Will it be the dreamer, the romantic, the philosopher? The Mum?

Or will it be me of the adorably nuts kind; me who wishes the world was made of chocolate, and cherry-red wine, me who thinks she’s way funnier than she actually is. (And yes. The latter is the captain of this particular blog post. Sorry about that.)

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So!

What will the next post be? A photo blog: short, sweet and poignant? Or will it be wordy and slow, important and true?

And deep?

This is my confession.

I don’t know.

All I can say about this little land of words is that it is, and always will be, a place for anyone who finds it, a place for anyone who needs it. A place that changes and moves, because life changes.

Life moves.

And that’s what I want for this space.

Life.

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With this confession lies an apology of the sincerest kind. Sometimes you will be lost here, wishing for direction, wishing for routine wrapped in a neatly labeled box.

This place will give you all of the things, sometimes. And none of them sometimes, too. What exactly it will give you, I can’t be sure.

BUT.

What I can be sure of is this.

My heart lives in this place.

And where my heart lives, I live.

All of me.

And hopefully…

All of you, too.

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Nerdy Party, Writing

An Audience With My Writerly Self

Hello Writerly Me,

It’s good to see you! Thanks for coming, by the way. No one else will be attending the party, sadly. Some were too shy to come. The rest: burning the candle at both ends, they said. Too busy for a party, they said. So that leaves…you. And me.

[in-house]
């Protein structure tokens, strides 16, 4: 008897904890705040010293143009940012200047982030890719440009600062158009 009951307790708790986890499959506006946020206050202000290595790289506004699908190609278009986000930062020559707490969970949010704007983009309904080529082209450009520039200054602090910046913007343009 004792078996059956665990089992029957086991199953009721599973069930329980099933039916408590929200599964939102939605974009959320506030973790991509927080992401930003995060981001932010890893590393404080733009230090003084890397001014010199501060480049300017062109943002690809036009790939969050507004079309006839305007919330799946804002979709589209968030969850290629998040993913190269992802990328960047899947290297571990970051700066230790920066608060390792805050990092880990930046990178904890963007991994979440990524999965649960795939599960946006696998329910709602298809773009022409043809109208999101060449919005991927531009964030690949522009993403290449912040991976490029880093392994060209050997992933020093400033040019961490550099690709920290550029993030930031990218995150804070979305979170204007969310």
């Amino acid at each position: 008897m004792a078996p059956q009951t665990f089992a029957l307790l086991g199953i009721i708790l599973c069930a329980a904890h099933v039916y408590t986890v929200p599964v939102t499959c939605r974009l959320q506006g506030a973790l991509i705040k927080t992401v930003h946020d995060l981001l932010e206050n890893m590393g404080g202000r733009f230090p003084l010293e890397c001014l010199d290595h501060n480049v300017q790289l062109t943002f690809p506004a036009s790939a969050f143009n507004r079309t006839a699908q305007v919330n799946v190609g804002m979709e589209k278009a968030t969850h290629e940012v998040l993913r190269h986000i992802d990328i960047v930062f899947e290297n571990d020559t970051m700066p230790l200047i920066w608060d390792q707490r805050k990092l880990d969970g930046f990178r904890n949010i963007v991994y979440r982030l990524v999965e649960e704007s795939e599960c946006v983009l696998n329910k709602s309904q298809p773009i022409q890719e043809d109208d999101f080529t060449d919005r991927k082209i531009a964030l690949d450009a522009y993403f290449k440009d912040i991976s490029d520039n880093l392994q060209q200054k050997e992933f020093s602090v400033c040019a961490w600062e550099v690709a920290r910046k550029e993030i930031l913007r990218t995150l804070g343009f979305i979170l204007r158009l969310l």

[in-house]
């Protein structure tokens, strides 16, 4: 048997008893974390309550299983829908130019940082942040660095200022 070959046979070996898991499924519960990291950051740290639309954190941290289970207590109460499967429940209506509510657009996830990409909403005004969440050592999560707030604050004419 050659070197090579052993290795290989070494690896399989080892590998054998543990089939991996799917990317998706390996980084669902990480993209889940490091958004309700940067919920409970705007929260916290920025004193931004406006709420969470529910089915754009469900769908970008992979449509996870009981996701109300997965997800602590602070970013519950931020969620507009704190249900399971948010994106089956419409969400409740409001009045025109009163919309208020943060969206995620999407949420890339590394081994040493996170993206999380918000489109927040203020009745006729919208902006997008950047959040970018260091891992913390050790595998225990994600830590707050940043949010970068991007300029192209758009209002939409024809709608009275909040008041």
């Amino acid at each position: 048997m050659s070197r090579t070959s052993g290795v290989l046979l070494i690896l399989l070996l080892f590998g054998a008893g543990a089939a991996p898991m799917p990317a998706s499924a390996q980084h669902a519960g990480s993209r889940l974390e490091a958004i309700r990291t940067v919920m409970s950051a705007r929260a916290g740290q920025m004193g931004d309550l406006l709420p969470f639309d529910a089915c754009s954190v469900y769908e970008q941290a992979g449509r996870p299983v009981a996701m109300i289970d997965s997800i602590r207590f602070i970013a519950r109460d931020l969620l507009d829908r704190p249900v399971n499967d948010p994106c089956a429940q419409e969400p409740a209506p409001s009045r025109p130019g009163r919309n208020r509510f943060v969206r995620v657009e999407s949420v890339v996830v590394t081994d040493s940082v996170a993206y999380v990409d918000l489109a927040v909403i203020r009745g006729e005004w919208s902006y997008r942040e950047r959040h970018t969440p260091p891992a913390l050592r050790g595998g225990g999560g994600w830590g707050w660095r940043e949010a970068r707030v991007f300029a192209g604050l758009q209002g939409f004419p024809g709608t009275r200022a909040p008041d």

But, hey, that’s okay! When I really think about it I’m thrilled no one else is coming. I’ve been meaning to talk to you. Now seems like the perfect time. (Wait, do I hear crickets?)

Oh, sorry! How rude of me, please: take a seat.

Now. Writerly Me. I’ll start with a little story about how the two of us met.

When I first began writing creatively— you were there, humming away under my skin; a cute little engine you were, pumping ideas through me and onto those frightening white pages. So, yes. I knew you were there.

But I didn’t really know you then, did I? I didn’t recognise you, or the role you played in my writing. Luckily, that didn’t matter because you knew me. And you knew I needed your help to write. So, you kept coming back. Thank goodness.

The more stories I wrote, the clearer your voice became. You spoke for me: all I had to do was turn up at the desk and write what you told me to. In fact, you insisted.

‘Please,’ you said to me. ‘Just turn up. Write. Do nothing else.’ Remember that? You were pretty adamant about that part. (How’s your bum feeling, by the way? Sorry. These chairs are not okay.)

Anyway, you told me to stop thinking so much. Thinking does not belong in the world of pure imagination, you said. This was something I’d learnt the hard way. So much staring at the blank page; so much sifting through words, choosing only those that were pretty, or important, or…right.

Writerly Me, I think I finally get it. There is no right, is there? I will never know what kind of books Tom, or Jenny, or Joe Reader like. But I do know what kind of books I like. It’s quite simple, really. If the words that land on my page feel like warm chocolate milk to me, chances are those very words will feel like warm chocolate milk to someone else. (What? No, you can’t have a warm chocolate milk! This is still a party, you know.)

Trust that the magic will happen. You gave me those words, didn’t you? Yes. I thought so. You were spot on, there. Writing—creating anything, for that matter—is a kind of magic. So when I’m scared to face that blank page again, or when I wonder if all my previous stories were just one great big fluke, I think of you. I think of that magic wand of yours, how you flap it about and magic up a story, how you help me sprinkle that same magic all over the page.

Thank you, Writerly Self. No, really. Thank you. For coming to the party. For reminding me to trust in your magic. All writers are different, you taught me that. And although thinking and planning may belong at some other writer’s desk…they don’t belong at mine.

Magic belongs at mine.